Inquiry-based learning can be defined as learning that “starts by posing questions, problems or scenarios – rather than simply presenting established facts or portraying a smooth path to knowledge.” In short, we uncover material, as opposed to content coverage and the memorization and regurgitation of facts and knowledge.
As a teacher, everything I taught was infused, in one way or another, with inquiry, creativity, and/or literacy. And, inquiry was often integrated with the other two.
As an administrator, whenever I walk into a teacher’s classroom, one of the first things I almost always subconsciously look for is whether or not the students are engaged in inquiry. However, telling a teacher, “Your students need to engage in more inquiry,” is comparable to letting a comedian know she needs to be funnier or asking a pizzaiolo to make a better dough. And, vague directives in the absence of explicit instruction typically generate anxiety.
To avoid these anxieties, and for progress to actually take place, we need to drill down to the nitty gritty and be as explicit as possible. In other words, we need to be explicit about being explicit and leverage specific strategies to comfortably move forward for the benefit of our students.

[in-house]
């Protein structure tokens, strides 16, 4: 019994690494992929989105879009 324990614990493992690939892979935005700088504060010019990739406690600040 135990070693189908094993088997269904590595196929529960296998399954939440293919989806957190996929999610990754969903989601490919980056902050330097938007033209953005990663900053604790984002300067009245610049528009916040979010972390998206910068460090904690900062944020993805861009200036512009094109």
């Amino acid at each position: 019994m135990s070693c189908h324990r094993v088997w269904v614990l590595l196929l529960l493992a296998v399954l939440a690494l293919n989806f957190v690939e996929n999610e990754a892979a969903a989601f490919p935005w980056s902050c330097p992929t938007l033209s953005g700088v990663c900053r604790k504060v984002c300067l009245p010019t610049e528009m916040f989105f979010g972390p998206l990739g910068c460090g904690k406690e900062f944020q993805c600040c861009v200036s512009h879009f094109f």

With these thoughts in mind, I’ve been obsessing over inquiry’s common denominators – the strategies or drivers we should always consider when implementing an inquiry-based lesson.
That being said, here are the six drivers of inquiry-based learning. And, while I don’t think every lesson or activity must have all six, I do believe that once we (and our students) become comfortable with an inquiry approach, all drivers will naturally find a way into learning experiences on a regular, if not daily, basis.